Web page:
Lumpy jaw is an infectious bacterial disease commonly referred to as 'actino'. This disease is similar to wooden tongue and has the potential to be fatal. Treatment can be successful if disease is detected early. It is most commonly seen in cattle.
Lumpy jaw can occur in bony and soft tissues, but is predominantly seen in the bones of the upper and lower jaw.
The first symptom noted is usually swelling, as the bone becomes enlarged and honeycombed, and full of pus. In most cases, but not always, the swelling will break out through the skin, and the discharge will be very thick and sticky.
Lumpy jaw is usually progressive. As the bony swellings continue to enlarge, gross disfiguration of the head can occur, much body condition will be lost and death may result.
How it is spread
The organism generally enters the body through cuts and abrasions in the mouth. The eruption of teeth is thought to play an important role. Altering grazing management to try to reduce exposure of cattle to coarse or prickly feed helps reduce the prevalence of these conditions.
Monitoring and action
In most cases, a person can diagnose this disease by closely inspecting the animal. The laboratory confirms the diagnosis by examining microscopic smears or culturing the organism.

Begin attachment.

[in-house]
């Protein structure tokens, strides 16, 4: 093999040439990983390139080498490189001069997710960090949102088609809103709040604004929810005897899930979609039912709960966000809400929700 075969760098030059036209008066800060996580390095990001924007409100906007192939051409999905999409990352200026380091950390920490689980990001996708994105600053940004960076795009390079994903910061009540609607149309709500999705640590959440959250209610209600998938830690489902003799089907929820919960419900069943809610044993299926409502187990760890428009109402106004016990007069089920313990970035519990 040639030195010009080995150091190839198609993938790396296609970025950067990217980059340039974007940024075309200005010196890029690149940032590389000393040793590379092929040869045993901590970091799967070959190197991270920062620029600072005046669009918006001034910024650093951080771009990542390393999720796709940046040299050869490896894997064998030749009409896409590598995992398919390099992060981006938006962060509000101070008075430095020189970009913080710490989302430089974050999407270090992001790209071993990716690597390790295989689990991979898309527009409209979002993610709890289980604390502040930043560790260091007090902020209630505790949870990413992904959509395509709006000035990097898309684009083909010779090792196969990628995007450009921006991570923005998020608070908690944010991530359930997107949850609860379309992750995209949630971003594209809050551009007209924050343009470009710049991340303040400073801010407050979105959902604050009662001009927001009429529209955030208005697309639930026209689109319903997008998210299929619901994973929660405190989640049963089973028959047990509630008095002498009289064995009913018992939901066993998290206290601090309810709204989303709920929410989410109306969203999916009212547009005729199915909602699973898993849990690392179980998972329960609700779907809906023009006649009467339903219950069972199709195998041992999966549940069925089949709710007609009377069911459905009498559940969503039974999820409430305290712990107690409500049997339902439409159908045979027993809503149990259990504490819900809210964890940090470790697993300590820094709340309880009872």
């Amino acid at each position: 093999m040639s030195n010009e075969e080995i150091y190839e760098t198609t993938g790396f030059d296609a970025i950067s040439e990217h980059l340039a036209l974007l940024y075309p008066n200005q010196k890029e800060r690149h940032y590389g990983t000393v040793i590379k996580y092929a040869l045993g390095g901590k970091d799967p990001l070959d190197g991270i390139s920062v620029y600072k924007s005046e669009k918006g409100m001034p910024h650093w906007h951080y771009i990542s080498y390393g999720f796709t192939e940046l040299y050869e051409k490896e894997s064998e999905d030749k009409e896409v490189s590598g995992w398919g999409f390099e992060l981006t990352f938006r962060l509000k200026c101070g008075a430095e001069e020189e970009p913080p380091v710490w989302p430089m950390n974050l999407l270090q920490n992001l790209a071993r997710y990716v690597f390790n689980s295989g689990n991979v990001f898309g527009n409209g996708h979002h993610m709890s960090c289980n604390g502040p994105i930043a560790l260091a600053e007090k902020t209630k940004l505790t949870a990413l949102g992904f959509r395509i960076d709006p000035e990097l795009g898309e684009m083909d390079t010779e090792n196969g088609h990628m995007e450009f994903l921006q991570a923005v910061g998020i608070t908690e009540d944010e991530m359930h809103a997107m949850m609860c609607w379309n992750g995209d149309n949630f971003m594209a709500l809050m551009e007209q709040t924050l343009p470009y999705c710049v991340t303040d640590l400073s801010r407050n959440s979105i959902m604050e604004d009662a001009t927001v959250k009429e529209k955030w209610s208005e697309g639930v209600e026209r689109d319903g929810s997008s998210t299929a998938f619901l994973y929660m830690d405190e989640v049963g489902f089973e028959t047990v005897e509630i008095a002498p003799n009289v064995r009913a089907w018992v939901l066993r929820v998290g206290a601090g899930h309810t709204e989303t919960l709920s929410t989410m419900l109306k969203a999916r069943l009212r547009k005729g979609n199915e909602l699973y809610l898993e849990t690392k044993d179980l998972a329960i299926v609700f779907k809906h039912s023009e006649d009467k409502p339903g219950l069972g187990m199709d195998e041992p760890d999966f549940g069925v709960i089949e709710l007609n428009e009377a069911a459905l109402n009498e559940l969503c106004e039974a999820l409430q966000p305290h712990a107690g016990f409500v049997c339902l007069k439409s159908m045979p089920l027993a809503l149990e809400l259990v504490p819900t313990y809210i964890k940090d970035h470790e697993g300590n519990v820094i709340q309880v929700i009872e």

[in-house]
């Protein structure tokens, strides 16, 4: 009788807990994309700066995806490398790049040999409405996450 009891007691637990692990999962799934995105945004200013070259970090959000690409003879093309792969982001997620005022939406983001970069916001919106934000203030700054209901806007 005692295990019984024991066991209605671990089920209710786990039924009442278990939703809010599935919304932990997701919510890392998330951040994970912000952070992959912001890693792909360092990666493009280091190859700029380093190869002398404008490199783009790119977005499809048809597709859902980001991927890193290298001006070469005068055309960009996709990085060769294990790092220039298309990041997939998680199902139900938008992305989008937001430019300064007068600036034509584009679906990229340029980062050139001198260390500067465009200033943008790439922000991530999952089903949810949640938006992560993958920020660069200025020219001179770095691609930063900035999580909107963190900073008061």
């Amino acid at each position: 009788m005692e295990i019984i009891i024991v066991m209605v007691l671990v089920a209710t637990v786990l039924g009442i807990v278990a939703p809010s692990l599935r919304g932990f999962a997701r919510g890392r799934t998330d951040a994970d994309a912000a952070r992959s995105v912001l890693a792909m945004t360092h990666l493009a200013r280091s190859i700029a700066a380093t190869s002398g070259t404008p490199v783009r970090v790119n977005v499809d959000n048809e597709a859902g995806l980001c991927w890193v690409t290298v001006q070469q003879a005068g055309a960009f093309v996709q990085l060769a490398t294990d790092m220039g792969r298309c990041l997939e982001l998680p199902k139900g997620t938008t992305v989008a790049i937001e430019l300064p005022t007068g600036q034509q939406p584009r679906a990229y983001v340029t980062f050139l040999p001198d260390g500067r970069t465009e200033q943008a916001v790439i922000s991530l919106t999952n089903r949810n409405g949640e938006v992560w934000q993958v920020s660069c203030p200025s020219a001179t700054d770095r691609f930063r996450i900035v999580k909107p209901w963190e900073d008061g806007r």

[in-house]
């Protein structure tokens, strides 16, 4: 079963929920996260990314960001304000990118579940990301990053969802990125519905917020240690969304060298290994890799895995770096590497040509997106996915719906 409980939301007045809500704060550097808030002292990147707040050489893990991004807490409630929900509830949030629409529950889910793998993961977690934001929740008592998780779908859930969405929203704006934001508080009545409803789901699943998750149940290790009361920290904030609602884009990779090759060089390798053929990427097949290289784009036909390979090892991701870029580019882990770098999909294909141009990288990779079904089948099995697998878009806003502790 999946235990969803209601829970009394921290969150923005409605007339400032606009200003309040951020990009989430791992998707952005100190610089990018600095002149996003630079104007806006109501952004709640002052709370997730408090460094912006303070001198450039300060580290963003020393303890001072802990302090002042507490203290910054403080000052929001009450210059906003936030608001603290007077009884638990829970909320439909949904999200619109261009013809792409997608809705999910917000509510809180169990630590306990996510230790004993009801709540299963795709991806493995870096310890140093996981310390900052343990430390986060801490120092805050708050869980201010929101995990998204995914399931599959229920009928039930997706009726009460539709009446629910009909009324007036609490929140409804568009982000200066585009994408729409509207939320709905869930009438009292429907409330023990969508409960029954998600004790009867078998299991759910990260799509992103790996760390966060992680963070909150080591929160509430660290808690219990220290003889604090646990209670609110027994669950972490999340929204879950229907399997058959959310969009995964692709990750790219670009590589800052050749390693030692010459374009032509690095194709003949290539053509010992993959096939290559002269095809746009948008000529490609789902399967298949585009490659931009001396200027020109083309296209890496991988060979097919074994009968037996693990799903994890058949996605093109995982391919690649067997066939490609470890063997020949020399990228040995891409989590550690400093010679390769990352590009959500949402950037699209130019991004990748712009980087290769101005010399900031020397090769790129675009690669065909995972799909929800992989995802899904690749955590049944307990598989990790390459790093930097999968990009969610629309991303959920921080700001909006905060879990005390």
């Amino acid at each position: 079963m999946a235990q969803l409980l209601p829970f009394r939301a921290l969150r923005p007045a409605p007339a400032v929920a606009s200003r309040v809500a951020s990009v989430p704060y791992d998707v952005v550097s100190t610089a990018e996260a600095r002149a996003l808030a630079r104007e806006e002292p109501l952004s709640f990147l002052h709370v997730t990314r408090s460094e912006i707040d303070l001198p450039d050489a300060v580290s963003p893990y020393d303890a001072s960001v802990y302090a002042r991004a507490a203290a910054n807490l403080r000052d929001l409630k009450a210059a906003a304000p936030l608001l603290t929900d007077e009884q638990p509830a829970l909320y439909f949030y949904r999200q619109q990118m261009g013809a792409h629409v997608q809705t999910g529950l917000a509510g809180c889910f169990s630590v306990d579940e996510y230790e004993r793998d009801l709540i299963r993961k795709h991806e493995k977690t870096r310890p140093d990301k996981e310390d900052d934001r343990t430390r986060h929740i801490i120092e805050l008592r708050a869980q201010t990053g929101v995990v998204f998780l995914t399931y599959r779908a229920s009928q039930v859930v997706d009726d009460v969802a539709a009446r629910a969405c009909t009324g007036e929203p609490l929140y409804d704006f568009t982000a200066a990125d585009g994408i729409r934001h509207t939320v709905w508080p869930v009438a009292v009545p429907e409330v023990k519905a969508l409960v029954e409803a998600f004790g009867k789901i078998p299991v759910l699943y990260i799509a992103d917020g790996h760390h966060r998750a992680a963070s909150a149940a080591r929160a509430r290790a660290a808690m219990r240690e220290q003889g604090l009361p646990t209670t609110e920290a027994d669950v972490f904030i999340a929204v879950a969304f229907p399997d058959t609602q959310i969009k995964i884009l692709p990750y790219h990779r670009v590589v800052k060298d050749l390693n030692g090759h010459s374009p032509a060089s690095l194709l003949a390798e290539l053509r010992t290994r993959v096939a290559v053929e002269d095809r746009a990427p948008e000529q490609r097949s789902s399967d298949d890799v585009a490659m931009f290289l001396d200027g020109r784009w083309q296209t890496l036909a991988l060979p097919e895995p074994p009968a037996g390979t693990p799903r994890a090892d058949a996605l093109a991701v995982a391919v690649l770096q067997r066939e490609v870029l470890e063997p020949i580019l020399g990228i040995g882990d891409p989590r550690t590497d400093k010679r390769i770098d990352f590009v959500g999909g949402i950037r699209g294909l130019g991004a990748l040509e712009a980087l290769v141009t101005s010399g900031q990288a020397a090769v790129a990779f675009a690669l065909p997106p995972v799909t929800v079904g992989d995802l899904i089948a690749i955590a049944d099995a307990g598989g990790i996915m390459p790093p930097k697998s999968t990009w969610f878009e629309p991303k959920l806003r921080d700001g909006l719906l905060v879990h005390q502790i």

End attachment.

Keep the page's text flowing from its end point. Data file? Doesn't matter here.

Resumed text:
Cattle with actino lesions that are large and discharging should be destroyed on the property, not sent to saleyards or meatworks.
The treatment of lumpy jaw is similar to the treatment for wooden tongue, but often ineffective. If the disease is detected early, the animal can be sold for slaughter while still in good condition, and while the lesion is not broken at the skin and discharging. Early detection and salvage slaughter of an actino animal prevents the development of an advanced case, which would constitute an animal welfare offence by the animal's owner or property manager under the Animal Care and Protection Act 2001.
- Last reviewed: 1 Jul 2016
- Last updated: 25 Jun 2021